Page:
To be fair, the NHS is making big efforts in recycling and if I were to get an infection by reusing equipment I would moan at great length. You know I would.

However, I still feel bad about all this plastic.

We also have three pairs of crutches from various rugby injuries because they won’t take them back, but that’s a different story…





16 thoughts on “My Plastic Footprint

  1. tootlepedal

    I gather that the old story about toilet waste being recycled back onto the drinking water system is one of the urban myths so perhaps recycling your plastic might not be the greatest idea. Still, it does seem a lot to have to throw away. I’ll do my bit by not buying any bottled water while you are suffering. (That’s an easy promise to make!)
    Look after yourself.

  2. Pingback: The District Nurse | quercuscommunity

  3. ChasingSernity

    It is rather like adding insult to injury! This is a task for some enterprising recycler to tackle – biodegradable medical supplies. Best wishes for a speedy recover, at least there is the summer to look forward to.

  4. Laurie Graves

    I agree that this seems like a necessary use of plastic. I’m guessing the plastic is discarded because of fear of infection, which you certainly don’t want to add to your agenda. Still, I’m sure the whole procedure comes under the category of “No Fun at All.”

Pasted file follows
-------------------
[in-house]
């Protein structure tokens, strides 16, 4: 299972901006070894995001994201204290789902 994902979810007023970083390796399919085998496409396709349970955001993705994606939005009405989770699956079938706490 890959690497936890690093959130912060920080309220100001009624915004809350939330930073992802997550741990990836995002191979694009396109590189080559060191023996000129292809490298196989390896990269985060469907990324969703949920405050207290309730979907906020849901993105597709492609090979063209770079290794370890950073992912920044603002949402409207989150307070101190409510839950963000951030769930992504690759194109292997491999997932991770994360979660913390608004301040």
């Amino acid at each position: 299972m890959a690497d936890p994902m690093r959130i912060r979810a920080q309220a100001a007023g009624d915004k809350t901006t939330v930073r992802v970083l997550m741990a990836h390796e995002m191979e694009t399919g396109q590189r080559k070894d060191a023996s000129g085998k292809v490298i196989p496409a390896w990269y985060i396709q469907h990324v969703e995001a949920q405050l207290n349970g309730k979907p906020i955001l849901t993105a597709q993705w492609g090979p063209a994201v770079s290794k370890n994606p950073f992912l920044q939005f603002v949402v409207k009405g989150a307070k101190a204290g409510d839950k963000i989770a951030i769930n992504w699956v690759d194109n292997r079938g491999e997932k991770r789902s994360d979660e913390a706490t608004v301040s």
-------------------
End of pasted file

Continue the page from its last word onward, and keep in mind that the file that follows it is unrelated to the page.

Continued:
1. quercuscommunity

      Yes, I asked today when the nurse visited and she said it is all about infection control and catheterisation is very much a last resort. Not sure if I’m cheered by this or not. I think it was better without the words “last resort”. 🙂

      1. Laurie Graves

        Oh! Our friend Jim made it through with nary an infection. So take heart!

    1. quercuscommunity

      Thirty years ago a friend of mine broke his foot visiting Preston and had to make a good case, and sign a receipt in blood just to borrow a crutch to get home on the train. He had to return later to bring it back. Now they appear to be disposable.

      I may have exaggerated the receipt part…

  5. The Snail of Happiness

    It does seem like a lot of plastic, but it also seems necessary… unlike bottled water, straws, helium-filled balloons, micro-beads in cosmetics, plastic sticks of cotton wool buds, over packaging etc. If it helps, imagine you can off-set your current essential plastic use by saying no to unnecessary plastics for a couple of months (or forever!). I must work out how much plastic we have prevented being produced by getting our milk directly from the farm in a churn for the past eight months… in fact, consider it my contribution to off-setting your plastic waste.

    1. quercuscommunity

      Yes, it has reminded me about general plastic waste – I’ve been getting a bit lazy lately.

      I’d be happy to reduce it further by rinsing and reusing a few bags though. Otherwise it seems you’ve gone to a lot of effort for me to waste it all in a few weeks. 🙂